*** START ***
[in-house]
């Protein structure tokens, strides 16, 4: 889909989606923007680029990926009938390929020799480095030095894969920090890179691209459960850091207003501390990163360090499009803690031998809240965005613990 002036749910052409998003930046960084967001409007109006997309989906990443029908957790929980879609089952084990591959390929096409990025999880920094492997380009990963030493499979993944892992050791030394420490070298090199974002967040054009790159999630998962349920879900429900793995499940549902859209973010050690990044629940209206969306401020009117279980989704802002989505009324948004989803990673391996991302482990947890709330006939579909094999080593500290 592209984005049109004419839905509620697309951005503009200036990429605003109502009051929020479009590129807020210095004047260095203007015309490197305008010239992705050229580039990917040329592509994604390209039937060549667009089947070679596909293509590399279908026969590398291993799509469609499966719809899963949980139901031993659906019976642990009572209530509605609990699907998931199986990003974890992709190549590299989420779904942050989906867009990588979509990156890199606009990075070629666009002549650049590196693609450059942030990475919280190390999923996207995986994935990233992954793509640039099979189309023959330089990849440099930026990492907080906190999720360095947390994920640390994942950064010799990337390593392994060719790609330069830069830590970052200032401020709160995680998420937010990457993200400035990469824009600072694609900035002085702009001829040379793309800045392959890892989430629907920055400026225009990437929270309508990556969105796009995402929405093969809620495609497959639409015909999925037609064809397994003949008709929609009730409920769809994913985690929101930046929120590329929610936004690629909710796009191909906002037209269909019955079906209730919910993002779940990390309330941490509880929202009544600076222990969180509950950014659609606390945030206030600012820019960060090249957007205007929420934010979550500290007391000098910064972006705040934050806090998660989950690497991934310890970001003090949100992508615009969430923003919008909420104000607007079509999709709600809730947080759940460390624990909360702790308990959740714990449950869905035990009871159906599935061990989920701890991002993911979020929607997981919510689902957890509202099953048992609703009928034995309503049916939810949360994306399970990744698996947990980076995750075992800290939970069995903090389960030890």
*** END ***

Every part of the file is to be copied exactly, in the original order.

[in-house]
């Protein structure tokens, strides 16, 4: 889909989606923007680029990926009938390929020799480095030095894969920090890179691209459960850091207003501390990163360090499009803690031998809240965005613990 002036749910052409998003930046960084967001409007109006997309989906990443029908957790929980879609089952084990591959390929096409990025999880920094492997380009990963030493499979993944892992050791030394420490070298090199974002967040054009790159999630998962349920879900429900793995499940549902859209973010050690990044629940209206969306401020009117279980989704802002989505009324948004989803990673391996991302482990947890709330006939579909094999080593500290 592209984005049109004419839905509620697309951005503009200036990429605003109502009051929020479009590129807020210095004047260095203007015309490197305008010239992705050229580039990917040329592509994604390209039937060549667009089947070679596909293509590399279908026969590398291993799509469609499966719809899963949980139901031993659906019976642990009572209530509605609990699907998931199986990003974890992709190549590299989420779904942050989906867009990588979509990156890199606009990075070629666009002549650049590196693609450059942030990475919280190390999923996207995986994935990233992954793509640039099979189309023959330089990849440099930026990492907080906190999720360095947390994920640390994942950064010799990337390593392994060719790609330069830069830590970052200032401020709160995680998420937010990457993200400035990469824009600072694609900035002085702009001829040379793309800045392959890892989430629907920055400026225009990437929270309508990556969105796009995402929405093969809620495609497959639409015909999925037609064809397994003949008709929609009730409920769809994913985690929101930046929120590329929610936004690629909710796009191909906002037209269909019955079906209730919910993002779940990390309330941490509880929202009544600076222990969180509950950014659609606390945030206030600012820019960060090249957007205007929420934010979550500290007391000098910064972006705040934050806090998660989950690497991934310890970001003090949100992508615009969430923003919008909420104000607007079509999709709600809730947080759940460390624990909360702790308990959740714990449950869905035990009871159906599935061990989920701890991002993911979020929607997981919510689902957890509202099953048992609703009928034995309503049916939810949360994306399970990744698996947990980076995750075992800290939970069995903090389960030890």